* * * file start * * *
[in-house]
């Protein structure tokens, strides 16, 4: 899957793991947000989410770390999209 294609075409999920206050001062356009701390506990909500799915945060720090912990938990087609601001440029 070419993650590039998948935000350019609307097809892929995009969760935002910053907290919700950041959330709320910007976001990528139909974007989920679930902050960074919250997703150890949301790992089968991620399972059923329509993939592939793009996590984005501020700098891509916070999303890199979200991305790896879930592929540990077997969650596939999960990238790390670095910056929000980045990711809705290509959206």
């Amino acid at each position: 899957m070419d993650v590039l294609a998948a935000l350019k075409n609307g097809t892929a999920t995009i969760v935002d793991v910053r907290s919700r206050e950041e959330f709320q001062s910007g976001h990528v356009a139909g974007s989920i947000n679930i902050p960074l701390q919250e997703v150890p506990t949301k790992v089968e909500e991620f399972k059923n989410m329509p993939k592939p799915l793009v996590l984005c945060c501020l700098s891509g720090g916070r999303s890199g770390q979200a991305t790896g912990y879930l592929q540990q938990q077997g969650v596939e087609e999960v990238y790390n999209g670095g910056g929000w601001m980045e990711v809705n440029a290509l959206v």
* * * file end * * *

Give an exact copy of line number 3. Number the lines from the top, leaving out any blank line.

């Amino acid at each position: 899957m070419d993650v590039l294609a998948a935000l350019k075409n609307g097809t892929a999920t995009i969760v935002d793991v910053r907290s919700r206050e950041e959330f709320q001062s910007g976001h990528v356009a139909g974007s989920i947000n679930i902050p960074l701390q919250e997703v150890p506990t949301k790992v089968e909500e991620f399972k059923n989410m329509p993939k592939p799915l793009v996590l984005c945060c501020l700098s891509g720090g916070r999303s890199g770390q979200a991305t790896g912990y879930l592929q540990q938990q077997g969650v596939e087609e999960v990238y790390n999209g670095g910056g929000w601001m980045e990711v809705n440029a290509l959206v």